Every year brings new fashion trends that either cause fashionistas to jump up and down with glee, or grimace and wonder, ‘what were they thinking?’ 2012 was a year filled with color, pattern and statement pieces. Fashion trends soared featuring peplum skirts as must-have statement pieces, as well as colored and patterned pants. These pieces took over, being featured in most, if not all, department stores across the country. Other trends turned out to be fashion faux pas, like the cutout dresses that risked overexposure, as well as the corky and childish animal hats. Now that 2012 has come to a close, here’s a look at the top do’s and don’ts of fashion in 2012.
Peplum shirts, skirts and dresses became one of the biggest new trends in 2012. This shape accentuated the waist and drew the eyes away from the hips, creating a flattering shape for different body types. The peplum is a classy way to update a work wardrobe, is romantic enough to wear on a date, and is a versatile look for any occasion.
Eyes have gone south with pants taking over the fashion scene in the summer months. An array of colored pants stocked the shelves of stores everywhere, from bright blue to berry red. Not only did colored pants make a statement, but patterned pants did as well. From tribal to floral to animal print, pant patterns could easily be matched with a basic top to create a 2012 must-have outfit.
Collars were seen all over the runway, becoming one of the top trends from Fall Fashion Week in New York. Collars were once seen to be business-like and not fashionable, but that changed in 2012. Collars were embellished with studs, pearls and jewels to enhance an old look. Collars became such a big fashion statement that collar necklaces became popular as well, which could spice up a plain shirt for a stylish new look.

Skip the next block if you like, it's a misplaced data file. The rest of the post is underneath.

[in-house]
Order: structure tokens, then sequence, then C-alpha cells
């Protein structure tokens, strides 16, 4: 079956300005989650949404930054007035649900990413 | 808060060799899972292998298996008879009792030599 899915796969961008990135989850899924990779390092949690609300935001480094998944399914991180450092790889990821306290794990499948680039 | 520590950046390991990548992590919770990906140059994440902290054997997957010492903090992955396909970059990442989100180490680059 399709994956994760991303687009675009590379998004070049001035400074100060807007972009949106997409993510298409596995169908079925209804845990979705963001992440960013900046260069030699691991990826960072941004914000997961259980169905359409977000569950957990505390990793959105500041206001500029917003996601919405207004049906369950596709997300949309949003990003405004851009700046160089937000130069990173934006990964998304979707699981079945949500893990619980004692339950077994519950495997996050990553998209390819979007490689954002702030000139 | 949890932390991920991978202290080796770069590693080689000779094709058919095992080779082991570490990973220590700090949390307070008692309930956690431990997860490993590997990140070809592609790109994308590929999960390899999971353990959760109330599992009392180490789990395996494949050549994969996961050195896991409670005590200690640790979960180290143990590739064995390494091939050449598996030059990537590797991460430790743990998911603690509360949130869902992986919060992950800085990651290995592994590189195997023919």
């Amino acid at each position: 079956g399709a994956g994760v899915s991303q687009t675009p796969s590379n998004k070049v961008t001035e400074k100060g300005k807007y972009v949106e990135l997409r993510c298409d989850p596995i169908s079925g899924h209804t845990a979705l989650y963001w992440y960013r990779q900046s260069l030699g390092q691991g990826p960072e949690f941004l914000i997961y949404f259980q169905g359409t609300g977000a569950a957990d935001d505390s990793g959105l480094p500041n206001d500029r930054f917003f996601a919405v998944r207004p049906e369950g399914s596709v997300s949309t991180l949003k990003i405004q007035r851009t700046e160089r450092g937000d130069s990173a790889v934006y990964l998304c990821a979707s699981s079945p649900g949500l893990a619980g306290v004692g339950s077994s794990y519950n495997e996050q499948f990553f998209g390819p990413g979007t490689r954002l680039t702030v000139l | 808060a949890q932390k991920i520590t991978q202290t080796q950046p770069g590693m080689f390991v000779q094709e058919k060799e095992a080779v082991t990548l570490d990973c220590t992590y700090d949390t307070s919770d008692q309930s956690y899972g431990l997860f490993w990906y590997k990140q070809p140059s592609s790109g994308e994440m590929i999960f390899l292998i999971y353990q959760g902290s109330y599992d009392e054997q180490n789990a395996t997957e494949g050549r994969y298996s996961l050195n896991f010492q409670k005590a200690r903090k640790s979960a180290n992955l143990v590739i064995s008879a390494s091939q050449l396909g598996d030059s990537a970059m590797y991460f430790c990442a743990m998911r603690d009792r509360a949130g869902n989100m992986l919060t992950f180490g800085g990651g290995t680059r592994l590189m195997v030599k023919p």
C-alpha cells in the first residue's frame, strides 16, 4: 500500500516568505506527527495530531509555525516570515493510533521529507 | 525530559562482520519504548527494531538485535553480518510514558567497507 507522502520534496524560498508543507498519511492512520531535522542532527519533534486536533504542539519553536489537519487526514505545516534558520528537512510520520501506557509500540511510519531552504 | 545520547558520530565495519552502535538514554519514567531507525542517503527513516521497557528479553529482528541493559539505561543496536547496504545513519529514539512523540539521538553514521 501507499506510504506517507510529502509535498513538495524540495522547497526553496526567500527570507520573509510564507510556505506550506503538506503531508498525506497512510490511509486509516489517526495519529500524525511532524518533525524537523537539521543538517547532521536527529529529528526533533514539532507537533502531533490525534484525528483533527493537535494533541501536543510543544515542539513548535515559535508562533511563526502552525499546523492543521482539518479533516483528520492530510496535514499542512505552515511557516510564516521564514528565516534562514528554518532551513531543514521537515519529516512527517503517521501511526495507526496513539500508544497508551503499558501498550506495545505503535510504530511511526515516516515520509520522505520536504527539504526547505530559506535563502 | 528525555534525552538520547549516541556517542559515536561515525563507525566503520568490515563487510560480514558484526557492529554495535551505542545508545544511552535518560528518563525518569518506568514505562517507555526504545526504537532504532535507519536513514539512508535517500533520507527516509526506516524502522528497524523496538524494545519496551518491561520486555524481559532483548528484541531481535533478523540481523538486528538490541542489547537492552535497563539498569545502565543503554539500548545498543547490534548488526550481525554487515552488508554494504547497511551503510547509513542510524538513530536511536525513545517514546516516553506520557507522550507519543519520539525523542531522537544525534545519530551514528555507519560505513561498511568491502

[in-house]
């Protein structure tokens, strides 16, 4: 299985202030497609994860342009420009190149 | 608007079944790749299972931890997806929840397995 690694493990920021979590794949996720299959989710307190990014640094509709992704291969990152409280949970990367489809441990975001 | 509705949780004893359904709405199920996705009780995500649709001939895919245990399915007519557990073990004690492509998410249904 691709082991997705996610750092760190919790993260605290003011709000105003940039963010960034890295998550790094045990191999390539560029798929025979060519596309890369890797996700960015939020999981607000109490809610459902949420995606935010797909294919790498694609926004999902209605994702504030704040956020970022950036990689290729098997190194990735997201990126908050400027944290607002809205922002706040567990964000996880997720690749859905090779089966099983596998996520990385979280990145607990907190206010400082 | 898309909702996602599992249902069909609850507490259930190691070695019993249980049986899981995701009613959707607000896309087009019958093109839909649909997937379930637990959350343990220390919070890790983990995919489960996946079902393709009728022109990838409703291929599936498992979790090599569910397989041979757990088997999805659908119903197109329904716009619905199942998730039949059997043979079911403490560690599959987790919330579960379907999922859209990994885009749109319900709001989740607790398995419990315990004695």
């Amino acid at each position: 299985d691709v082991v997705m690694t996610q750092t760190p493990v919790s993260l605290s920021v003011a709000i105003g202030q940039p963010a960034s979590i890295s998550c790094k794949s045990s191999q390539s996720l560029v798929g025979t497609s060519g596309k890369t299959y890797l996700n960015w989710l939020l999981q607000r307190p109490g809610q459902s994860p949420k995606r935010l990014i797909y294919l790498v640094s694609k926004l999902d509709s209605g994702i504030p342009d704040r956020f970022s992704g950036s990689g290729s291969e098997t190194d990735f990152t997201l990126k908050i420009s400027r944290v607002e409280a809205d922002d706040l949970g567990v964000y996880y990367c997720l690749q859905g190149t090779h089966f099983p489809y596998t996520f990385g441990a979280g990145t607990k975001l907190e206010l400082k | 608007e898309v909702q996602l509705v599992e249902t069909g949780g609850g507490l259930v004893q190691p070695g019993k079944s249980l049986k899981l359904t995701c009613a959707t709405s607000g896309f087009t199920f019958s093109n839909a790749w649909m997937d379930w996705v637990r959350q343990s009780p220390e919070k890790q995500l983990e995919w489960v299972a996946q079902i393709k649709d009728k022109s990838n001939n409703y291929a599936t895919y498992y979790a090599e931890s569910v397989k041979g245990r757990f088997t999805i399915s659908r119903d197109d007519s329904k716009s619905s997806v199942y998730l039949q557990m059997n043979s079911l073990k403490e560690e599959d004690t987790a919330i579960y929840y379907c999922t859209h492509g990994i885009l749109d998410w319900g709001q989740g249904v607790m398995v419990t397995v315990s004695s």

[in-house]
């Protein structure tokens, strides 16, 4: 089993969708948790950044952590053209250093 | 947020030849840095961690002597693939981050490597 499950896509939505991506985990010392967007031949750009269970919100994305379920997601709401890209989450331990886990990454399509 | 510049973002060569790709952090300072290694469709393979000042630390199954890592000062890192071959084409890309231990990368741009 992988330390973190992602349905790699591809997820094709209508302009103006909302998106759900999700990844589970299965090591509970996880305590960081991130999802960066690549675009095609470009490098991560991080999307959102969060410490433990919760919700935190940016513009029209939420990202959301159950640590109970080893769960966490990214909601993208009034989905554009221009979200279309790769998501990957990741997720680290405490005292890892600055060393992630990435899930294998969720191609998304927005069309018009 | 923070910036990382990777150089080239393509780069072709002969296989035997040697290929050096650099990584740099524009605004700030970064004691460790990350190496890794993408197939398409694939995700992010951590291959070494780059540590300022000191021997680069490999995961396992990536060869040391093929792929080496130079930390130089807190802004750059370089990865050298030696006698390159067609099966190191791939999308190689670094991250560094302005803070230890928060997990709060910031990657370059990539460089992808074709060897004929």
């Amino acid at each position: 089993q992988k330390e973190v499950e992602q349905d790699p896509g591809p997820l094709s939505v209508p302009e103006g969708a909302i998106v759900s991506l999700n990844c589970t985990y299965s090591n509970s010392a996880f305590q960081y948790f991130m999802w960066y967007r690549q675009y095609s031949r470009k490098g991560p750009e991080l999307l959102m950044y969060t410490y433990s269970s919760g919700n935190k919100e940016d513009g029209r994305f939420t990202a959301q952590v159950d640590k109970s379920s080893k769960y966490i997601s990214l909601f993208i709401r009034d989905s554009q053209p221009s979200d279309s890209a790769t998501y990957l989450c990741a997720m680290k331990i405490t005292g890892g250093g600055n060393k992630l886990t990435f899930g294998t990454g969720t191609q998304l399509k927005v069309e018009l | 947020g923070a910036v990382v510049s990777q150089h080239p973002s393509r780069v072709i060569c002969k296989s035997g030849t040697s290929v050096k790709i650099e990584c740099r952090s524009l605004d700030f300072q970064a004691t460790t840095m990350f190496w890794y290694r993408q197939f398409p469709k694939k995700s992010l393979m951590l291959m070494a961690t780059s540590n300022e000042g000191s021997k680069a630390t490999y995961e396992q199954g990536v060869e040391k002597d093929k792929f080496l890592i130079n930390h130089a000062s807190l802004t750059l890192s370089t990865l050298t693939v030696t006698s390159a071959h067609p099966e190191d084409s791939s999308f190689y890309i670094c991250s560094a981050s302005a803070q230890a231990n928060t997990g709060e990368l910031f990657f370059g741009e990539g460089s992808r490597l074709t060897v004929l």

Studs and spikes became popular in 2012 with the rise of the rocker chic image, but this was not the only image that indulged in studs this year. The topic of studs creates an image related to “goth style,” but this year, simple studs were put on classic silhouettes to create a more sophisticated use of studs with a little bit of sass.
Pretty pastels in colors like pink, peach, cream and mint were huge in spring 2012 through the end of the year. Pastels not only made a statement in blouses, but in dresses, pants and jewelry as well. These pastel ensembles radiated romantic chicness that could be worn to tea or cocktails.
High-Low Skirts, also known as “mullet skirts” where the hemline in the back is longer than the front, is one fashion trend that should stay in 2012. The asymmetrical hemline seems to have the best of both worlds with the conservative long length in the back and the short length in the front, but it tends to remind others of Billy Ray Cyrus and his late mullet days.
Animal hats started to make a breakthrough after being spotted on celebrities like Snookie from Jersey Shore. These hats that looked like stuffed animals became a trend that could be found anywhere. Stuffed animals were made for children to play with, not to be worn on an adult’s head, but these hats that come in a variety of zoo characters had become a serious fashion statement in 2012.
Sheer can be fashionable and sophisticated, but only if it is worn correctly. Many wore sheer with simply bandeaus or bras, which is why sheer is a 2012 don’t. Tank tops or camisoles should always be worn under sheer blouses because no one wants to be embarrassed by an accidental wardrobe malfunction.
Cutout dresses and shirts have rose to popularity in 2012, with celebrities such as Kim Kardashian and Gwyneth Paltrow wearing this look. These cutouts can expose parts of the arm, midriff, back or neck. Extreme cutouts that reveal many of the listed places at once makes you wonder how much skin people are willing to reveal.
Bra tops were featured in the Spring/Summer 2012 lines of many designers, one being Jason Wu’s collection. Although these tops were strut on the runway, it doesn’t mean that they should be a new street wear trend. Bra tops look essentially like undergarments and expose the midriff, leaving little to the imagination.